Booking a cruise is complicated: Once you decide where you want to go, you have to decide what ship to take and then which cabin to choose.
The process can be excruciating for the uninitiated – cruise lines often look very similar to one another in brochures, as do some routes, and some larger ships can have more than 30 cabin categories. But, for cruise newbies considering their first sailing, the first question on their minds is always the same: “Which cruise line is the best?”
The answer, of course, is not so simple. Like hotel chains, cruise lines each have their own strengths and weaknesses, their own “personalities.” Some lines in the same price point sailing similar routes may cater to wildly different demographics.
The result: The answer is different for everyone. Start with your budget, since that will help narrow down the field. And don’t think that the list prices for sailings should represent your total budget: Except for some luxury options, those list prices usually don’t include airfare, taxes and fees, shore excursions, and some meals and entertainment, or drinks.
Within your budget, evaluate each line on its own merits. It’s important to review the food and entertainment choices onboard carefully, as well as professional reviews and even user-generated photos, in order to determine which line is right for you. You may be astounded at the myriad of options even within a fairly narrow price range.
For example, if you are empty nesters that are used to diving deep in your pockets for luxury vacations, expect a degree of elegance and sophistication, and are willing to pay a higher price for good food and service, then (depending on your budget) Oceania Cruises or Crystal Cruises might be the right choice for you.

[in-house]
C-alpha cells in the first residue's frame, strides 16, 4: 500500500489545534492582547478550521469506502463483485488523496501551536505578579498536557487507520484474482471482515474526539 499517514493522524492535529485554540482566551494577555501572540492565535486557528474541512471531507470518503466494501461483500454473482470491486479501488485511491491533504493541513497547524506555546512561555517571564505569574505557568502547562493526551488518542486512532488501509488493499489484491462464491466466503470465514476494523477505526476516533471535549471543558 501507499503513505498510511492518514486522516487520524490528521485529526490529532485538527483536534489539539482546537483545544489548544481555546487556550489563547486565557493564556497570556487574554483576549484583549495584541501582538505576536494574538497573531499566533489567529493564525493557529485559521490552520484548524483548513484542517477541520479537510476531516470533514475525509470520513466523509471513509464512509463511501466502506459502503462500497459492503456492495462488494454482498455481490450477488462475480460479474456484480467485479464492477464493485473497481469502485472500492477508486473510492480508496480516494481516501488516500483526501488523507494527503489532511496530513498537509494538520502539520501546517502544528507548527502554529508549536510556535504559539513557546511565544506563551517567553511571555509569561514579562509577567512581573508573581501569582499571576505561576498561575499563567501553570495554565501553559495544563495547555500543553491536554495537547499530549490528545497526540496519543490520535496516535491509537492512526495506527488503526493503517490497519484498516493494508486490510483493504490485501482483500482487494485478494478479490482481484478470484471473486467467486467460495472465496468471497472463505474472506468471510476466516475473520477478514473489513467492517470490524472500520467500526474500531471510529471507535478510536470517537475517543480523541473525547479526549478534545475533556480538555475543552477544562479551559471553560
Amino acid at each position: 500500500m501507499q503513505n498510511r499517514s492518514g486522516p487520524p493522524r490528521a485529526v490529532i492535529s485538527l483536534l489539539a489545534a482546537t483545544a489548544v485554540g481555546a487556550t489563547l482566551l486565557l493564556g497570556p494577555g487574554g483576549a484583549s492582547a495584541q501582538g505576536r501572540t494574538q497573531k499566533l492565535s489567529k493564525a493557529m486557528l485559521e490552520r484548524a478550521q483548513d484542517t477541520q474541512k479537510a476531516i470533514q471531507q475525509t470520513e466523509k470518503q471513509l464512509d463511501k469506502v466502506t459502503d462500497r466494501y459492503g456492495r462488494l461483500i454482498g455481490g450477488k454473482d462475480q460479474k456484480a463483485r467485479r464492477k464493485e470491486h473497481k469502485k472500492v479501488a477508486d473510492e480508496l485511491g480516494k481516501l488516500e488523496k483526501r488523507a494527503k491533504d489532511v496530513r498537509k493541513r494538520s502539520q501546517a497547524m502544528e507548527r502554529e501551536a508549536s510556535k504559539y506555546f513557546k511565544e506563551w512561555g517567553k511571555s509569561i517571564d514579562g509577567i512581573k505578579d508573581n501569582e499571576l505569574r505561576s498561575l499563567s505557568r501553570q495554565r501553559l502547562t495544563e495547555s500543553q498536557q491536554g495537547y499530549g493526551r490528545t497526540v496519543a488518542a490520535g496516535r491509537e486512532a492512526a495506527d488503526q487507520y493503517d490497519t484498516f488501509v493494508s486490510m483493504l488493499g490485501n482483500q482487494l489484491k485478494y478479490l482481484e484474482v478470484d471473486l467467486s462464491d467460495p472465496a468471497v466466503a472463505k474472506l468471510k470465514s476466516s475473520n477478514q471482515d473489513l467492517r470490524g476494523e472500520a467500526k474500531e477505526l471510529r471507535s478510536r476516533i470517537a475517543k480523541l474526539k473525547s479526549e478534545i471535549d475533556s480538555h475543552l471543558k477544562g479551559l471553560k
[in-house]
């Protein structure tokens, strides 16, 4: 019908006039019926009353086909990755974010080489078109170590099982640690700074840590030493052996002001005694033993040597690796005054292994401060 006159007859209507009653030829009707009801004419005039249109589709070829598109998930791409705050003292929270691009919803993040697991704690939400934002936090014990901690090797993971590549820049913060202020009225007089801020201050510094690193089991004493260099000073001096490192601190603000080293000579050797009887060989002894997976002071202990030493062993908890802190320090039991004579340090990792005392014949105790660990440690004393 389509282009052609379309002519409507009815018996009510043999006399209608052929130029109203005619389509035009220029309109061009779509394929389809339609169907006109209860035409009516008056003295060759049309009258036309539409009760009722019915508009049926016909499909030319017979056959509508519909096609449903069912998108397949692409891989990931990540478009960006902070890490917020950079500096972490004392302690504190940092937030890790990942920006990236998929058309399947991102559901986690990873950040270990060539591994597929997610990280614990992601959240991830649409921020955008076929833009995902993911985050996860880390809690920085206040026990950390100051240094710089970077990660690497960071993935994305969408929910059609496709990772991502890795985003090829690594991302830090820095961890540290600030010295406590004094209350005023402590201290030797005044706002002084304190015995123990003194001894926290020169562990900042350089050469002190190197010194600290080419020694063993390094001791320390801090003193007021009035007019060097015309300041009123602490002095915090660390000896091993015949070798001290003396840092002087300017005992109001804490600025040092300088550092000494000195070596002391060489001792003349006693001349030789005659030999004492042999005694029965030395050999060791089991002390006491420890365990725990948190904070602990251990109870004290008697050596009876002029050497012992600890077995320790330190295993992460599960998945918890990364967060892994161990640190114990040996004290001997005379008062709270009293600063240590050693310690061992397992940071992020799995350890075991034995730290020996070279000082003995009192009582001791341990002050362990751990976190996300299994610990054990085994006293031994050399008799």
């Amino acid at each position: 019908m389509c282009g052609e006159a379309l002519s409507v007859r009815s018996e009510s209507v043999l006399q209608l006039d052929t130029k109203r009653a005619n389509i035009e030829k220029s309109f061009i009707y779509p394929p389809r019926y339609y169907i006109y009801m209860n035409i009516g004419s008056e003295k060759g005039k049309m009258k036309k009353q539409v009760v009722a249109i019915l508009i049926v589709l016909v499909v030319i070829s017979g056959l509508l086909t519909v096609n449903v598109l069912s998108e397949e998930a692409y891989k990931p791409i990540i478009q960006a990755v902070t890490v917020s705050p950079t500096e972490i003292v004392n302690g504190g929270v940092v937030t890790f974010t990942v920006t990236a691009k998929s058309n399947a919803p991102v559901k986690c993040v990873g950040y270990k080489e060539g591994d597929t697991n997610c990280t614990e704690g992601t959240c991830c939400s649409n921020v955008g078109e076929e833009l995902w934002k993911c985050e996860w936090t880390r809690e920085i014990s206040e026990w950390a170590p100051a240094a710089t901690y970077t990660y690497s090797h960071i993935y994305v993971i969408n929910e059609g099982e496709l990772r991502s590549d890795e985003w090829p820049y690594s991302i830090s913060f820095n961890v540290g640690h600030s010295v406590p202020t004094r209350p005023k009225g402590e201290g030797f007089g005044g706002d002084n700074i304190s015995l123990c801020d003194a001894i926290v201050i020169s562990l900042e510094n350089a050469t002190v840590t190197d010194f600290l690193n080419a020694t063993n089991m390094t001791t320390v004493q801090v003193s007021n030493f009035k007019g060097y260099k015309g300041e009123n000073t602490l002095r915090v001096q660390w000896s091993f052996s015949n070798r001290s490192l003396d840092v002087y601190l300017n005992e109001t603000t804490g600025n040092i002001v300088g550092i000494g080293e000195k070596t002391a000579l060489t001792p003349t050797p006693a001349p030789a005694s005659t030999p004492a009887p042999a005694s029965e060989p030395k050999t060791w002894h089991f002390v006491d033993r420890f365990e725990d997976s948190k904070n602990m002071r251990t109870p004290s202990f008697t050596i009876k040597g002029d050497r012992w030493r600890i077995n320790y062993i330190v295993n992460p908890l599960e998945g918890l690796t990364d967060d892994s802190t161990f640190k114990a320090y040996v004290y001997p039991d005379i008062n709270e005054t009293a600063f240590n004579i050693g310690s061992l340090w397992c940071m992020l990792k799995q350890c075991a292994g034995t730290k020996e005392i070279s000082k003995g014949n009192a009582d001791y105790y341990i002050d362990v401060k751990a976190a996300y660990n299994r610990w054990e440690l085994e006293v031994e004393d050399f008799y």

If you’re traveling with young kids, and making sure they are catered to and entertained is the biggest priority, then Disney Cruise Line, Norwegian Cruise Line, or Royal Caribbean might be best for you.
And if you’re retirees on a tighter budget who value, well, value above all else, Costa, MSC, and Carnival may be the ones to consider.
The good news is that, no matter what your preferences and priorities are, chances are there’s a cruise line that serves them. You just have to figure out which one is right for your needs.
And, interestingly enough, those needs may change from sailing to sailing. When you travel with just your spouse, you may be willing to splurge on a higher price cruise then when you’re traveling with extended family that includes members with a range of
(Tip: Norwegian Cruise Line, with its range of choices from decadent Haven area suites to singles-friendly studio staterooms, serves groups well.)
Better still, sometimes cruise lines evolve. Carnival Cruises, for example, took a lot of heat for the lower quality of its buffets and dining room services for years, but in the last few has surged ahead of the pack with major improvements to dining on its newer ships.
In addition, as you grow older – and your budget changes – you may find yourself upgrading or downgrading accordingly.
While cruising is a simple trip to book in some ways – make one choice, and you have selected your destination, transportation, accommodations, and food – the answer to “Which line is best?” remains complicated, and the options require consideration before you can determine which line is right for you.